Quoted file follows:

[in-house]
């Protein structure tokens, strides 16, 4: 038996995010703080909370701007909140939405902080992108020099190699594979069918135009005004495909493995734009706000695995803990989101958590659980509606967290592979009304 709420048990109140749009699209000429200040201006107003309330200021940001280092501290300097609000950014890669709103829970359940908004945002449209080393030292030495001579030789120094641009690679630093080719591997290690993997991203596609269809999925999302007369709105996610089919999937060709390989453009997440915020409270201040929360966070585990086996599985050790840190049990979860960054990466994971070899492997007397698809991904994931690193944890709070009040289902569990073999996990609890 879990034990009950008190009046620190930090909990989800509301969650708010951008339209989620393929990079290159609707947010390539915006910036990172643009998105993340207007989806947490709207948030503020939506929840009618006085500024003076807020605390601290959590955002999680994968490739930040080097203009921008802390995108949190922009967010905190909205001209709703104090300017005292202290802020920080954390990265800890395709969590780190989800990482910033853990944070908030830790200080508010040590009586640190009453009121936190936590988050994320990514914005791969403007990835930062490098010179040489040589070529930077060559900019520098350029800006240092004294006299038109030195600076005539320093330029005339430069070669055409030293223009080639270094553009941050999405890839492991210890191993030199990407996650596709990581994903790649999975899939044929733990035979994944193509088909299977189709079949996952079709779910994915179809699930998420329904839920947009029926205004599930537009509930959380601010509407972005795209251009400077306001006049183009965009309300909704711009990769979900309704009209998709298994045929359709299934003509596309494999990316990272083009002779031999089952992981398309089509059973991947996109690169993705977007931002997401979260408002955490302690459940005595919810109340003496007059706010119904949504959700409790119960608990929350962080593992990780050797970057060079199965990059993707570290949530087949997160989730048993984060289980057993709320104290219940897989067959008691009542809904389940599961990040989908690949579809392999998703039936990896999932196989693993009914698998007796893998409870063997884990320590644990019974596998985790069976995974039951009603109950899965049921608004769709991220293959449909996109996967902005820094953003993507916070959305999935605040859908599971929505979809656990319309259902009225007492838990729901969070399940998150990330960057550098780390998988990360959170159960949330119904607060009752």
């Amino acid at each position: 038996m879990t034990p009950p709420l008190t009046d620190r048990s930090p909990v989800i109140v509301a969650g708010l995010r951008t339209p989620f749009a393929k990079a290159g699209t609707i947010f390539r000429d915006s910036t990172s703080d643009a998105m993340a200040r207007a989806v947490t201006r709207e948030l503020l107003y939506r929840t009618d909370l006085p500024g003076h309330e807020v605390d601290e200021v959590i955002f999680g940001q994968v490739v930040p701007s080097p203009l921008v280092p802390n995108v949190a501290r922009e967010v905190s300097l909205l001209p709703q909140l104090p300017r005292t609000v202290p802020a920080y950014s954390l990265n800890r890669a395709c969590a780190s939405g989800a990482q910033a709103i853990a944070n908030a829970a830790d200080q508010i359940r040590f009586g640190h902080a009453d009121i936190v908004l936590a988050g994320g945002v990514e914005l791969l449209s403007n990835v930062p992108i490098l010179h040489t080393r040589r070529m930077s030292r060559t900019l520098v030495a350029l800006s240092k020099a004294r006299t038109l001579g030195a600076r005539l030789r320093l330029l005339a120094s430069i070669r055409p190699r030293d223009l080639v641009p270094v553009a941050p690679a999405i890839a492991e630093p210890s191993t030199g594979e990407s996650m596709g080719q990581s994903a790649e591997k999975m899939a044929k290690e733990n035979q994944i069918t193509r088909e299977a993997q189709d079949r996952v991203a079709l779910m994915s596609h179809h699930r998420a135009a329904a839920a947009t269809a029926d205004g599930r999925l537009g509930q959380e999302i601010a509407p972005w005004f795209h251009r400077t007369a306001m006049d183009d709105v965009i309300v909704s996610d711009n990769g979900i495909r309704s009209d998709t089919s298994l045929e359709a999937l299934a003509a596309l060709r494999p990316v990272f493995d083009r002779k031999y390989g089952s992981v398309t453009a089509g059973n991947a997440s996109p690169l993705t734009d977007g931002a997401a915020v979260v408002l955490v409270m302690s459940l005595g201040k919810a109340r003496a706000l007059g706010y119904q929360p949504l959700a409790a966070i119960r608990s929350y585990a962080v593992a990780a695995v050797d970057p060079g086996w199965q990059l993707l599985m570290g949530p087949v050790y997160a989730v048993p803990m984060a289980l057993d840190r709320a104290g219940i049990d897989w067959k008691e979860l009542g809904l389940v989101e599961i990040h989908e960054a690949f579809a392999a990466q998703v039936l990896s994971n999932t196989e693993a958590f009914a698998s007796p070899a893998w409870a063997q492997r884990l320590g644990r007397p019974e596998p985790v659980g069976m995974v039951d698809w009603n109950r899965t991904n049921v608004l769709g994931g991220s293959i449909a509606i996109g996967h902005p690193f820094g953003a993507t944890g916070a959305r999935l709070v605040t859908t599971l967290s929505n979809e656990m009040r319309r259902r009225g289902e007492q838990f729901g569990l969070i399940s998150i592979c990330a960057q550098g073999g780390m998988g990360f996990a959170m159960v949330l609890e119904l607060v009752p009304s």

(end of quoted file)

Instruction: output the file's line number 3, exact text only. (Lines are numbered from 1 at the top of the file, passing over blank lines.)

């Amino acid at each position: 038996m879990t034990p009950p709420l008190t009046d620190r048990s930090p909990v989800i109140v509301a969650g708010l995010r951008t339209p989620f749009a393929k990079a290159g699209t609707i947010f390539r000429d915006s910036t990172s703080d643009a998105m993340a200040r207007a989806v947490t201006r709207e948030l503020l107003y939506r929840t009618d909370l006085p500024g003076h309330e807020v605390d601290e200021v959590i955002f999680g940001q994968v490739v930040p701007s080097p203009l921008v280092p802390n995108v949190a501290r922009e967010v905190s300097l909205l001209p709703q909140l104090p300017r005292t609000v202290p802020a920080y950014s954390l990265n800890r890669a395709c969590a780190s939405g989800a990482q910033a709103i853990a944070n908030a829970a830790d200080q508010i359940r040590f009586g640190h902080a009453d009121i936190v908004l936590a988050g994320g945002v990514e914005l791969l449209s403007n990835v930062p992108i490098l010179h040489t080393r040589r070529m930077s030292r060559t900019l520098v030495a350029l800006s240092k020099a004294r006299t038109l001579g030195a600076r005539l030789r320093l330029l005339a120094s430069i070669r055409p190699r030293d223009l080639v641009p270094v553009a941050p690679a999405i890839a492991e630093p210890s191993t030199g594979e990407s996650m596709g080719q990581s994903a790649e591997k999975m899939a044929k290690e733990n035979q994944i069918t193509r088909e299977a993997q189709d079949r996952v991203a079709l779910m994915s596609h179809h699930r998420a135009a329904a839920a947009t269809a029926d205004g599930r999925l537009g509930q959380e999302i601010a509407p972005w005004f795209h251009r400077t007369a306001m006049d183009d709105v965009i309300v909704s996610d711009n990769g979900i495909r309704s009209d998709t089919s298994l045929e359709a999937l299934a003509a596309l060709r494999p990316v990272f493995d083009r002779k031999y390989g089952s992981v398309t453009a089509g059973n991947a997440s996109p690169l993705t734009d977007g931002a997401a915020v979260v408002l955490v409270m302690s459940l005595g201040k919810a109340r003496a706000l007059g706010y119904q929360p949504l959700a409790a966070i119960r608990s929350y585990a962080v593992a990780a695995v050797d970057p060079g086996w199965q990059l993707l599985m570290g949530p087949v050790y997160a989730v048993p803990m984060a289980l057993d840190r709320a104290g219940i049990d897989w067959k008691e979860l009542g809904l389940v989101e599961i990040h989908e960054a690949f579809a392999a990466q998703v039936l990896s994971n999932t196989e693993a958590f009914a698998s007796p070899a893998w409870a063997q492997r884990l320590g644990r007397p019974e596998p985790v659980g069976m995974v039951d698809w009603n109950r899965t991904n049921v608004l769709g994931g991220s293959i449909a509606i996109g996967h902005p690193f820094g953003a993507t944890g916070a959305r999935l709070v605040t859908t599971l967290s929505n979809e656990m009040r319309r259902r009225g289902e007492q838990f729901g569990l969070i399940s998150i592979c990330a960057q550098g073999g780390m998988g990360f996990a959170m159960v949330l609890e119904l607060v009752p009304s």